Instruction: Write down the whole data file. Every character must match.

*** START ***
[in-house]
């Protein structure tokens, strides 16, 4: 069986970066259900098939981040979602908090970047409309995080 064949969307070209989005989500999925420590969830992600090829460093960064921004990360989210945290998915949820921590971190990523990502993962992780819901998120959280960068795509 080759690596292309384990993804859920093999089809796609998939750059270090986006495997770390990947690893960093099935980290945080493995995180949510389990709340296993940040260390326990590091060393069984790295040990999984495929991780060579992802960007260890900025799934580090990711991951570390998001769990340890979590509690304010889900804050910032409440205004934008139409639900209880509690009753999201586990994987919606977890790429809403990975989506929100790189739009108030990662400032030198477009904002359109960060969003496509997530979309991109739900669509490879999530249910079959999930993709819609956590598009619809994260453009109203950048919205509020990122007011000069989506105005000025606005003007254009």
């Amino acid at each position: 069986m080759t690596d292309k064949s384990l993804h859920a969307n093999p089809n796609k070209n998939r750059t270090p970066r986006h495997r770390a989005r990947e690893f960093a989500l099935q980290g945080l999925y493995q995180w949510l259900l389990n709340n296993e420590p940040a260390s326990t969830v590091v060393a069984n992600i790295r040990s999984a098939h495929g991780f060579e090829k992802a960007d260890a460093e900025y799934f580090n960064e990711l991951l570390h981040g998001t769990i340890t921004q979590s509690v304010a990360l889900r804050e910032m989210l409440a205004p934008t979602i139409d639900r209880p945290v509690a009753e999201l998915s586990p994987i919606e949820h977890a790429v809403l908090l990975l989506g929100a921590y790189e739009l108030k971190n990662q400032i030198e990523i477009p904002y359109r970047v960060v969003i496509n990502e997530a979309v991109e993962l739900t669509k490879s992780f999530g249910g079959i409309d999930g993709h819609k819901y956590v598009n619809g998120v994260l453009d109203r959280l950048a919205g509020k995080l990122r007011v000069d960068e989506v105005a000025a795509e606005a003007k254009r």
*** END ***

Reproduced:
[in-house]
């Protein structure tokens, strides 16, 4: 069986970066259900098939981040979602908090970047409309995080 064949969307070209989005989500999925420590969830992600090829460093960064921004990360989210945290998915949820921590971190990523990502993962992780819901998120959280960068795509 080759690596292309384990993804859920093999089809796609998939750059270090986006495997770390990947690893960093099935980290945080493995995180949510389990709340296993940040260390326990590091060393069984790295040990999984495929991780060579992802960007260890900025799934580090990711991951570390998001769990340890979590509690304010889900804050910032409440205004934008139409639900209880509690009753999201586990994987919606977890790429809403990975989506929100790189739009108030990662400032030198477009904002359109960060969003496509997530979309991109739900669509490879999530249910079959999930993709819609956590598009619809994260453009109203950048919205509020990122007011000069989506105005000025606005003007254009």
């Amino acid at each position: 069986m080759t690596d292309k064949s384990l993804h859920a969307n093999p089809n796609k070209n998939r750059t270090p970066r986006h495997r770390a989005r990947e690893f960093a989500l099935q980290g945080l999925y493995q995180w949510l259900l389990n709340n296993e420590p940040a260390s326990t969830v590091v060393a069984n992600i790295r040990s999984a098939h495929g991780f060579e090829k992802a960007d260890a460093e900025y799934f580090n960064e990711l991951l570390h981040g998001t769990i340890t921004q979590s509690v304010a990360l889900r804050e910032m989210l409440a205004p934008t979602i139409d639900r209880p945290v509690a009753e999201l998915s586990p994987i919606e949820h977890a790429v809403l908090l990975l989506g929100a921590y790189e739009l108030k971190n990662q400032i030198e990523i477009p904002y359109r970047v960060v969003i496509n990502e997530a979309v991109e993962l739900t669509k490879s992780f999530g249910g079959i409309d999930g993709h819609k819901y956590v598009n619809g998120v994260l453009d109203r959280l950048a919205g509020k995080l990122r007011v000069d960068e989506v105005a000025a795509e606005a003007k254009r």